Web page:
Puerto Rico is still in the midst of a crisis. Though many Americans’ attention has moved onwards, 75 percent of the island remains without power. The amount of time it has taken to restore power to Puerto Rican residents’ homes is staggering. At 1.25 billion customer hours of service lost, Hurricane Maria has now caused the biggest blackout in American history. Many journalists have demanded answers for this delay, and some of the blame has fallen upon one company, Whitefish Energy, from the hometown of Interior Secretary Ryan Zinke. The small company somehow landed a massive $300 million contract to take the leading role in restoring power to the island. A closer look suggests that this could be, unfortunately, another case of taxpayer dollars being wasted by a government enterprise seeking to reward friends.
Many have pointed to Whitefish’s size to attempt to highlight the unlikely nature of the small company receiving the contract. Whitefish had a full-time staff of two employees at the time the contract was issued, though the company’s business model is to rely mainly on subcontractors for the work it does. Whitefish operates under an annual profit of $1 million, and the largest previous federal contract Whitefish had received was a $1.3 million contract to “replace and upgrade” portions of a 4.8 mile transmission line. As the Washington Post reports, Puerto Rico has 2,400 miles of transmission lines, and 30,000 miles of distribution lines.
Were this a case of a small company defying the odds to outmuscle larger and less efficient opponents, then the Whitefish contract could be considered a laudable, yet rare, attempt by the government to seek out value for taxpayer dollars. Unfortunately, there are several red flags that cast doubt on whether this is the case.
The company is owned by Andy Techmanski, a man who happens to know Zinke by virtue of growing up in the same Montana town of 6,000 people. The government-owned Puerto Rico Electric Power Authority (PREPA) awarded Whitefish the contract without a competitive bidding process. It also implied it had FEMA’s approval, when in fact FEMA denies having provided any such authorization. There was also no bidding process for the contract — Techmanski claims that he and PREPA “called each other.”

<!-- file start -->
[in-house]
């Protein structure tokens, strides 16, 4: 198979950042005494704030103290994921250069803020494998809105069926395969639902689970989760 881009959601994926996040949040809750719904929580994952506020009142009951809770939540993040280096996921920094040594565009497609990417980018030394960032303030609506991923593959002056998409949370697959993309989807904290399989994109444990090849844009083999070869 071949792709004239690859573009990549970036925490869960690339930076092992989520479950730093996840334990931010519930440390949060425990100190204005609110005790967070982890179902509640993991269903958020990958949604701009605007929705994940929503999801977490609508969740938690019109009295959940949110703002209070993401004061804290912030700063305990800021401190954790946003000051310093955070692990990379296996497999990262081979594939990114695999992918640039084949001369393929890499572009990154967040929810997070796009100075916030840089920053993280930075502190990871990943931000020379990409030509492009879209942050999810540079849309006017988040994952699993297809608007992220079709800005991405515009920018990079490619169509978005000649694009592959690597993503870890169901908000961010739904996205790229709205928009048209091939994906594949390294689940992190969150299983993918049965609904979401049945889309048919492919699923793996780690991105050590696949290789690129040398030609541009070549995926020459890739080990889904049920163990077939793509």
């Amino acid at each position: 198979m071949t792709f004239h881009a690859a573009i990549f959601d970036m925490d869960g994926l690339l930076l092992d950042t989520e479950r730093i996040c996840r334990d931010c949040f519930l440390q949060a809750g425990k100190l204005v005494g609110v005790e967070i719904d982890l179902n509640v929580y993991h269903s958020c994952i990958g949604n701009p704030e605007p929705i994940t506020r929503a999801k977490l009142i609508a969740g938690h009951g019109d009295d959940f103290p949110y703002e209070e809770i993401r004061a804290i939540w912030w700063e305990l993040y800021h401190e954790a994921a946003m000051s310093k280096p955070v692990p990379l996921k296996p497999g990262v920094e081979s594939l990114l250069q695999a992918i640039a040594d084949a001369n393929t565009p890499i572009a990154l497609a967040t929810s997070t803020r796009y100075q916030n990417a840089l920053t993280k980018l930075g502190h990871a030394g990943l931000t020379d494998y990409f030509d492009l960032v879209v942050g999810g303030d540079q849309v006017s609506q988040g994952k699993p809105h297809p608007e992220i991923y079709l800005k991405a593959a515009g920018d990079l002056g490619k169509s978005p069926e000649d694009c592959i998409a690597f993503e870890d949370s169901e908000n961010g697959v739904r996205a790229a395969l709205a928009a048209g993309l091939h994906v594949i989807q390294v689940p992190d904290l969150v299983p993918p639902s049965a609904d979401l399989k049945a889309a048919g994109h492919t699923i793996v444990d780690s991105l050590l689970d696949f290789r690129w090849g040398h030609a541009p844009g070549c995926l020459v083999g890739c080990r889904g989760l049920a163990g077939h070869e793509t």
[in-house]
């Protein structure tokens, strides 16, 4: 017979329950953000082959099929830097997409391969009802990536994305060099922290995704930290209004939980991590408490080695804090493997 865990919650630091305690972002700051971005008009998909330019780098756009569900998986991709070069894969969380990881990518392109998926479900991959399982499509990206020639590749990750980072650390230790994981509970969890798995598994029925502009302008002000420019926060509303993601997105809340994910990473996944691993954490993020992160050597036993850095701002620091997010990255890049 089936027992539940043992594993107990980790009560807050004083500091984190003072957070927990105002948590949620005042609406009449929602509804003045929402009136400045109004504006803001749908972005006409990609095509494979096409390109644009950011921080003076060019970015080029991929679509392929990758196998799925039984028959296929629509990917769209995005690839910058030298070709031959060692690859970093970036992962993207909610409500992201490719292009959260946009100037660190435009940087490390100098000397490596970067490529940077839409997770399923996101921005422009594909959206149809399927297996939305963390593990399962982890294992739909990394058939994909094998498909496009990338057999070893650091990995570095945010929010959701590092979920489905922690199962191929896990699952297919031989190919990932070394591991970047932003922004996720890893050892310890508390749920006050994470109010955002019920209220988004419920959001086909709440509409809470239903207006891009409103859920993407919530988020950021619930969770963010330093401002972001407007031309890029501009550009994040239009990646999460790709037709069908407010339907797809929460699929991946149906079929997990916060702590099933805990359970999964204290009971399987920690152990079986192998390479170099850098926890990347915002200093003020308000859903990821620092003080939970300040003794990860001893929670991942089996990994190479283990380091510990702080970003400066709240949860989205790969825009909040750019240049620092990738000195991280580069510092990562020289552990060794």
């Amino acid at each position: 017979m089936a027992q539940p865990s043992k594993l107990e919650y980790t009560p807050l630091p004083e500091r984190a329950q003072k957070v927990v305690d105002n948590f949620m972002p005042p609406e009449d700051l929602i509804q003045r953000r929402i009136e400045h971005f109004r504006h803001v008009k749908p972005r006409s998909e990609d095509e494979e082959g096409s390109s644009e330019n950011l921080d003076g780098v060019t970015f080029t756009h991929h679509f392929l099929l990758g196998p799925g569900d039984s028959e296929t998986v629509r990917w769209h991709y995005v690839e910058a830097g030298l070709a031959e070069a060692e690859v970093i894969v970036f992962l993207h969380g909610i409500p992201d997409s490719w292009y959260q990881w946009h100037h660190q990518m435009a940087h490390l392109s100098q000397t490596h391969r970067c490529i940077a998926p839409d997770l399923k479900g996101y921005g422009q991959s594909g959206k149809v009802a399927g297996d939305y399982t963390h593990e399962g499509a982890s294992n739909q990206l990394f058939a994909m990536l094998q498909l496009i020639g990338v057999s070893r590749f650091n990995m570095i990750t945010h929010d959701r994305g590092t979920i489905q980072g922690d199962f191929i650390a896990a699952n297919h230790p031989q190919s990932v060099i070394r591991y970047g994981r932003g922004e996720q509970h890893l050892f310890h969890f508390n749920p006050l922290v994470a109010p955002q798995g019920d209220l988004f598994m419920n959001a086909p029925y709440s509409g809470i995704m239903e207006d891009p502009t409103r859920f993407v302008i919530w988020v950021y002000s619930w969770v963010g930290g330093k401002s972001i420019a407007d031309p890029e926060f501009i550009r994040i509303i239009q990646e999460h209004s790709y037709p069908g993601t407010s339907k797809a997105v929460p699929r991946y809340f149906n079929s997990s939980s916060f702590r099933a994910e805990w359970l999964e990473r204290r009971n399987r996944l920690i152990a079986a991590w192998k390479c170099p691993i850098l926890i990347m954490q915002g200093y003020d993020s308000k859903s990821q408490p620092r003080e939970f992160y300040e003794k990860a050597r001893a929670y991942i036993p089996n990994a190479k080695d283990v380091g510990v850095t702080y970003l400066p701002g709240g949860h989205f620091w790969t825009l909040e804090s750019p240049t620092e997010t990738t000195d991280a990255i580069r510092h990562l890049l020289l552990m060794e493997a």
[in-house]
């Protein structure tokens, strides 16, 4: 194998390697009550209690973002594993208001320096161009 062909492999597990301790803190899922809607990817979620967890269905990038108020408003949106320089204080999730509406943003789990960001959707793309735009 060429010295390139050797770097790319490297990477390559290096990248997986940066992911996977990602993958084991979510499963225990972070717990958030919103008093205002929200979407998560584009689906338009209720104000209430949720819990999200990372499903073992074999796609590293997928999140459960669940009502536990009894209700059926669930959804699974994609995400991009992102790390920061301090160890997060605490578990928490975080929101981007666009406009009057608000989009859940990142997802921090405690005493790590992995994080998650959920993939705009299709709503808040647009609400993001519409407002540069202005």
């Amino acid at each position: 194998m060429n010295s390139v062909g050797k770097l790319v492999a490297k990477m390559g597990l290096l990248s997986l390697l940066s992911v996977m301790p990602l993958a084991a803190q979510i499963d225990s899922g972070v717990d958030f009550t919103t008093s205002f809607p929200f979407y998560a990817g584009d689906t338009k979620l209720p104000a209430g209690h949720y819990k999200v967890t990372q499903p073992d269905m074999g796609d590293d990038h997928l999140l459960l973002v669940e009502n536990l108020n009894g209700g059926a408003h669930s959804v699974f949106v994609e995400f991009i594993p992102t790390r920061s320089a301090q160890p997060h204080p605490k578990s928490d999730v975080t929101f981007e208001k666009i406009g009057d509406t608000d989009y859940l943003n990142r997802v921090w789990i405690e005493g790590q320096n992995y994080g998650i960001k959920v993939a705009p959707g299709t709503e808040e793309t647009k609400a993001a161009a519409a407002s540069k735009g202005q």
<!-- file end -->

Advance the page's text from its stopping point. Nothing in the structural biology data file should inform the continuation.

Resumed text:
The contract itself contains many provisions that appear suspicious as well. The largest contract yet to be released for disaster relief, it contains some startling calculations. Included in the contract are over $40,000 in helicopter ride costs, almost $80 per day, per person, on food costs, and $332 per day, per person on accommodations. Under the terms of the contract, the hourly pay per subcontracted lineman is about $320, while the hourly pay for a subcontracted supervisor is $462 — for context, if a subcontracted supervisor worked 40 hour weeks for a year, he would make almost a million dollars at that rate! Shockingly, the contract also required the government to waive its right to audit the costs and expenditures for work in Puerto Rico.
PREPA already did not have the best reputation for transparency and fiscal responsibility. A policy director at a Puerto Rico-based think tank claimed that the island’s residents are tired of PREPA because “they do business behind closed doors and it ends up costing a lot of money.” PREPA also filed for bankruptcy in July after falling $9 billion in debt.
Cronies rewarding their corporate friends is an unsavory practice that wastes taxpayer dollars and harms competition. Government contracts should be rewarded on the basis of value and cost to taxpayers, not proximity to those in power. Favoritism allows inefficient businesses to draw market share away from competitors that offer a better product or service.
Americans concerned with where their money goes should keep watch as the investigation behind the Whitefish contract unfolds. After all, if a deal flops like a fish, there might be something fishy about it.
Notice to Readers: The American Spectator and Spectator World are marks used by independent publishing companies that are not affiliated in any way. If you are looking for The Spectator World please click on the following link: https://thespectator.com/world.